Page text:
How Much Water (And Other Beverages) Should You Be Drinking?

Coffee. Juice. Diet soda. Frappacino. You may be drinking all day long, but how much water are you actually consuming? Most Americans don’t consume the amount their bodies need. Your body needs water to function normally (it’s made up of 60 percent water by weight), and when you’re dehydrated you may also feel tired, have trouble concentrating, or wind up eating more than usual, because your brain often misinterprets thirst as hunger.

Every cell of your body requires water. Water is also essential to convert food in to energy, remove waste,regulate body temperature and hunger, and carry nutrients and oxygen throughout your body. Unfortunately, you can be dehydrated and not even realize it. By the time you actually feel thirsty, you’re about two percent dehydrated. Dehydration is measured in percentages relating to body weight— for example, a 150-pound person who is 1 percent dehydrated has lost 1.5 pounds in water weight. It’s easy to walk around chronically dehydrated without knowing it, and even mild dehydration can impact your day-to-day life. You may feel lightheaded, dizzy, tired, headachy, or have trouble focusing or concentrating. All are symptoms of slight dehydration.

So how much water should you be drinking? Probably more than you think, because an average sedentary person loses about 2.5 quarts of water a day through ordinary activity alone. And if you exercise, you lose between 0.8 and 1.5 quarts of fluid each hour as well. All this fluid should be replaced to maintain optimal hydration.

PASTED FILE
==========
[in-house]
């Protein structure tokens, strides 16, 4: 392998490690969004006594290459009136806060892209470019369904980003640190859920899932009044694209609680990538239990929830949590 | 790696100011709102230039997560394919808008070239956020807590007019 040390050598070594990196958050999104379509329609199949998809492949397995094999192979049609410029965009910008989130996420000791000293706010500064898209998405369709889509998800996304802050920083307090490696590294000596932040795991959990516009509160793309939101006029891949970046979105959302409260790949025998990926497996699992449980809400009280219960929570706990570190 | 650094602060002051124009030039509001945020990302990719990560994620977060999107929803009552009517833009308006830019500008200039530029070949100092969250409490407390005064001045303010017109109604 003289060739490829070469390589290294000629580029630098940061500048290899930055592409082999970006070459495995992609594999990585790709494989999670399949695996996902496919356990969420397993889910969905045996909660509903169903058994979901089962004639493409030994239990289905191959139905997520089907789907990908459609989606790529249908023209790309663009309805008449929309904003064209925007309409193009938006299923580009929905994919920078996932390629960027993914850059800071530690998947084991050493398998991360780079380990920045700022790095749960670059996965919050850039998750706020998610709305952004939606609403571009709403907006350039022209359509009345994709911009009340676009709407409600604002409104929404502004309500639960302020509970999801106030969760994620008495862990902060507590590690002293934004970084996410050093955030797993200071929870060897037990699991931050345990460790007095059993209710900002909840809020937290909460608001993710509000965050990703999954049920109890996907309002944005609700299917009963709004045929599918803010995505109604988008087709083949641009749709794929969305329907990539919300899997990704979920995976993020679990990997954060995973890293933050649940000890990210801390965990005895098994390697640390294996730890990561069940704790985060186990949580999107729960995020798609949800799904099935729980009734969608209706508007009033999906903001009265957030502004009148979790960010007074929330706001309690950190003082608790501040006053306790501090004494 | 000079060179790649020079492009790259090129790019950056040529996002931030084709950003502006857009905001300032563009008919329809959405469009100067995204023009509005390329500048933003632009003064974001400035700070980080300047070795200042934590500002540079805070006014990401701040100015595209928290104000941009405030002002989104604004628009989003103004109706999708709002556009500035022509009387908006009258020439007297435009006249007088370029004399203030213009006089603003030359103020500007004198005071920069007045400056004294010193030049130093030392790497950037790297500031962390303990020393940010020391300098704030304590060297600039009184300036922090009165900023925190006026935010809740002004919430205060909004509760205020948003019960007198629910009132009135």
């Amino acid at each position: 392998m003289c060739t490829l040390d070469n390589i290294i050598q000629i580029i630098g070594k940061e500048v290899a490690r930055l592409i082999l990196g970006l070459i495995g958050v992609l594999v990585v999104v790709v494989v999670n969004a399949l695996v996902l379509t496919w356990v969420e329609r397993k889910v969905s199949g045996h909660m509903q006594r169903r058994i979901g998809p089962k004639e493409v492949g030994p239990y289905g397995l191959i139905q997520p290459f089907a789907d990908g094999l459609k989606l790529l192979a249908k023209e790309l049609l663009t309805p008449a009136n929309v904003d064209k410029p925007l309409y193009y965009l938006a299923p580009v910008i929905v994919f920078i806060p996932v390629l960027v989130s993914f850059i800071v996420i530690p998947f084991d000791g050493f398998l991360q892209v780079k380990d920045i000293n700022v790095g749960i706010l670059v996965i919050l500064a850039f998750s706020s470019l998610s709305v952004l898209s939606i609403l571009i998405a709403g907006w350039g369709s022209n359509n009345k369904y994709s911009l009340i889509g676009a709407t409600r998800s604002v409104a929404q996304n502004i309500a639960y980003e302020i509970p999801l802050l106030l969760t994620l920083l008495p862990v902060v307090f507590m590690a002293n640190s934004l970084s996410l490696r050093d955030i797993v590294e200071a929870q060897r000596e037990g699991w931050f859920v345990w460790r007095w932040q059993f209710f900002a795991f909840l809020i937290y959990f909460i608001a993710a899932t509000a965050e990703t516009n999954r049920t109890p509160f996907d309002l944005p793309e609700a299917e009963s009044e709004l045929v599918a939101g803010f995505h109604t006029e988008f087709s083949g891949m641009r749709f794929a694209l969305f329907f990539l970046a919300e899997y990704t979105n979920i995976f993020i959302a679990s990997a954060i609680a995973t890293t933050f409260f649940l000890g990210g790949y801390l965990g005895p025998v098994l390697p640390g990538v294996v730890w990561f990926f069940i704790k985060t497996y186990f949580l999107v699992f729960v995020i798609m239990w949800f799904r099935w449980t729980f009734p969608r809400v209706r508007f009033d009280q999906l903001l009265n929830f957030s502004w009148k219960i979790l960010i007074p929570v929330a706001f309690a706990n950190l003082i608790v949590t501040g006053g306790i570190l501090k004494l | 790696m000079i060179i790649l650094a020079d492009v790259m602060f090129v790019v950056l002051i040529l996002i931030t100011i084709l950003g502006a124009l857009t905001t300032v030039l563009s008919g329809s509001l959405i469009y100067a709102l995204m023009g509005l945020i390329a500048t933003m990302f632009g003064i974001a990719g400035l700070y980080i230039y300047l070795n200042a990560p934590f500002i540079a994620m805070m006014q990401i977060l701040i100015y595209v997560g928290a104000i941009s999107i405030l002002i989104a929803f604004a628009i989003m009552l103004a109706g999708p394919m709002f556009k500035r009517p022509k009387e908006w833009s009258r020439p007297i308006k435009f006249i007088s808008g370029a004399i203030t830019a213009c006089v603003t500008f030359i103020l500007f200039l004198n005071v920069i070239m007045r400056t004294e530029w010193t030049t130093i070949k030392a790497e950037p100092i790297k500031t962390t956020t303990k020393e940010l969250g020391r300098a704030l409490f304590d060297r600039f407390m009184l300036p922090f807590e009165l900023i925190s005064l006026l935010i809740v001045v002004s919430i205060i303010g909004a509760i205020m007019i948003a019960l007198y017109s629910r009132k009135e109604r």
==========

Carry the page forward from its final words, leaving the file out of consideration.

You’ve probably heard or read that people need eight 8-ounce glasses of water each day, but that’s not necessarily true. You’re better off checking your urine amount and color for a better read on your personal hydration status. Lots of light yellow urine means you’re drinking enough. Scanty or dark-colored urine usually means you need more fluid. It can also mean you’re taking vitamins you don’t need, or a medication is throwing the color off.

One more thing—while water is always a good bet, you needn’t rely only on H2O to satisfy your fluid needs. Beverages like tea, soda, coffee, and juice all contribute to your daily total, as do foods like soup, fruits, and vegetables that are naturally high in water content. The benefit of water is that it has no calories, which is key for weight loss. But if you choose to hydrate with other beverages or foods, watch the added calories and sugar they contain. Drink more, and you may have to make more frequent bathroom stops, but it will be worthwhile in the way you feel.